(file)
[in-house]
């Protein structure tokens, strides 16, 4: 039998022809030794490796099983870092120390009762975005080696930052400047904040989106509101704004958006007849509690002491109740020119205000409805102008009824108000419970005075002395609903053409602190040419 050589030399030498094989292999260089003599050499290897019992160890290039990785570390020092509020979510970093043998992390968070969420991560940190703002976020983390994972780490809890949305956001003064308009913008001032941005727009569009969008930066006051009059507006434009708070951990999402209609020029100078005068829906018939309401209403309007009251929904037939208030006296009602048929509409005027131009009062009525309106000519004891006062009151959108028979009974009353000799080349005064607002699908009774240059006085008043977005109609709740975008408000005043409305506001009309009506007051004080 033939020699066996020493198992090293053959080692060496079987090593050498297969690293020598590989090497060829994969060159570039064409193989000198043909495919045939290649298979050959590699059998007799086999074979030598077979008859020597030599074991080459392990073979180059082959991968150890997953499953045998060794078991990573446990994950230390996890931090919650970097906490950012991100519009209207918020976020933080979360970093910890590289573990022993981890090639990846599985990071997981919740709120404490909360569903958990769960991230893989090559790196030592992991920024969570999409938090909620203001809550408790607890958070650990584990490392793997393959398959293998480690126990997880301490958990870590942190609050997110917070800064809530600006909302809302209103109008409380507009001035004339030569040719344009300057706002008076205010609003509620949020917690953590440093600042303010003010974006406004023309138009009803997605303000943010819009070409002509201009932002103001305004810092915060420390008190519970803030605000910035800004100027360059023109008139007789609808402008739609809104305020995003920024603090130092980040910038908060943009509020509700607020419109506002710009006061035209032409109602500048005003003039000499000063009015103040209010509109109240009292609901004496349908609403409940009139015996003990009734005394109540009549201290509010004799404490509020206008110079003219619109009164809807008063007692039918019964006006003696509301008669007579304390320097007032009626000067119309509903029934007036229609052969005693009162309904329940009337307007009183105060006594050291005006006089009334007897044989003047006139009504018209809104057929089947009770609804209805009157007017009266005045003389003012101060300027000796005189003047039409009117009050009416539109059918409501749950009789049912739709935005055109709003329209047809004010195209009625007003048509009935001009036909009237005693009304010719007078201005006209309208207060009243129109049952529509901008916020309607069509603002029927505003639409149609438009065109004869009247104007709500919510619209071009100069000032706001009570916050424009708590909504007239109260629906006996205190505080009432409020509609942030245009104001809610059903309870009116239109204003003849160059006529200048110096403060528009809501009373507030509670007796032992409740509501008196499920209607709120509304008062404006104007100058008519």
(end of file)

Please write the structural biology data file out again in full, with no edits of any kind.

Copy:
[in-house]
């Protein structure tokens, strides 16, 4: 039998022809030794490796099983870092120390009762975005080696930052400047904040989106509101704004958006007849509690002491109740020119205000409805102008009824108000419970005075002395609903053409602190040419 050589030399030498094989292999260089003599050499290897019992160890290039990785570390020092509020979510970093043998992390968070969420991560940190703002976020983390994972780490809890949305956001003064308009913008001032941005727009569009969008930066006051009059507006434009708070951990999402209609020029100078005068829906018939309401209403309007009251929904037939208030006296009602048929509409005027131009009062009525309106000519004891006062009151959108028979009974009353000799080349005064607002699908009774240059006085008043977005109609709740975008408000005043409305506001009309009506007051004080 033939020699066996020493198992090293053959080692060496079987090593050498297969690293020598590989090497060829994969060159570039064409193989000198043909495919045939290649298979050959590699059998007799086999074979030598077979008859020597030599074991080459392990073979180059082959991968150890997953499953045998060794078991990573446990994950230390996890931090919650970097906490950012991100519009209207918020976020933080979360970093910890590289573990022993981890090639990846599985990071997981919740709120404490909360569903958990769960991230893989090559790196030592992991920024969570999409938090909620203001809550408790607890958070650990584990490392793997393959398959293998480690126990997880301490958990870590942190609050997110917070800064809530600006909302809302209103109008409380507009001035004339030569040719344009300057706002008076205010609003509620949020917690953590440093600042303010003010974006406004023309138009009803997605303000943010819009070409002509201009932002103001305004810092915060420390008190519970803030605000910035800004100027360059023109008139007789609808402008739609809104305020995003920024603090130092980040910038908060943009509020509700607020419109506002710009006061035209032409109602500048005003003039000499000063009015103040209010509109109240009292609901004496349908609403409940009139015996003990009734005394109540009549201290509010004799404490509020206008110079003219619109009164809807008063007692039918019964006006003696509301008669007579304390320097007032009626000067119309509903029934007036229609052969005693009162309904329940009337307007009183105060006594050291005006006089009334007897044989003047006139009504018209809104057929089947009770609804209805009157007017009266005045003389003012101060300027000796005189003047039409009117009050009416539109059918409501749950009789049912739709935005055109709003329209047809004010195209009625007003048509009935001009036909009237005693009304010719007078201005006209309208207060009243129109049952529509901008916020309607069509603002029927505003639409149609438009065109004869009247104007709500919510619209071009100069000032706001009570916050424009708590909504007239109260629906006996205190505080009432409020509609942030245009104001809610059903309870009116239109204003003849160059006529200048110096403060528009809501009373507030509670007796032992409740509501008196499920209607709120509304008062404006104007100058008519």